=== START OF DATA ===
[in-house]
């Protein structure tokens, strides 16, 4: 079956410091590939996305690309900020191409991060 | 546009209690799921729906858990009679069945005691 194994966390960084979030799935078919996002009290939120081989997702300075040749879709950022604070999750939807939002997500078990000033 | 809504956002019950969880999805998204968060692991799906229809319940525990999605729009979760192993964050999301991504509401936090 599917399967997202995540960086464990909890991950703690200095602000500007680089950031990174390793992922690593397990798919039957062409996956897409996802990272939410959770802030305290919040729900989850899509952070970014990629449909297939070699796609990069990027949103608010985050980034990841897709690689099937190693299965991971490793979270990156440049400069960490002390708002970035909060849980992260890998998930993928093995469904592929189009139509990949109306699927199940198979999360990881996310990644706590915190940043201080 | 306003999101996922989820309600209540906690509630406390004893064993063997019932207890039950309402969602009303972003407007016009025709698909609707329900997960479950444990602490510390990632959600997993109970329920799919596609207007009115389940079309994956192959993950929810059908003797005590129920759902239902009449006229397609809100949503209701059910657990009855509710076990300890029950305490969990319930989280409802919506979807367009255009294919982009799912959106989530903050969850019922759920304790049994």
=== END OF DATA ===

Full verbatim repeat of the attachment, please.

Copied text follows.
[in-house]
């Protein structure tokens, strides 16, 4: 079956410091590939996305690309900020191409991060 | 546009209690799921729906858990009679069945005691 194994966390960084979030799935078919996002009290939120081989997702300075040749879709950022604070999750939807939002997500078990000033 | 809504956002019950969880999805998204968060692991799906229809319940525990999605729009979760192993964050999301991504509401936090 599917399967997202995540960086464990909890991950703690200095602000500007680089950031990174390793992922690593397990798919039957062409996956897409996802990272939410959770802030305290919040729900989850899509952070970014990629449909297939070699796609990069990027949103608010985050980034990841897709690689099937190693299965991971490793979270990156440049400069960490002390708002970035909060849980992260890998998930993928093995469904592929189009139509990949109306699927199940198979999360990881996310990644706590915190940043201080 | 306003999101996922989820309600209540906690509630406390004893064993063997019932207890039950309402969602009303972003407007016009025709698909609707329900997960479950444990602490510390990632959600997993109970329920799919596609207007009115389940079309994956192959993950929810059908003797005590129920759902239902009449006229397609809100949503209701059910657990009855509710076990300890029950305490969990319930989280409802919506979807367009255009294919982009799912959106989530903050969850019922759920304790049994």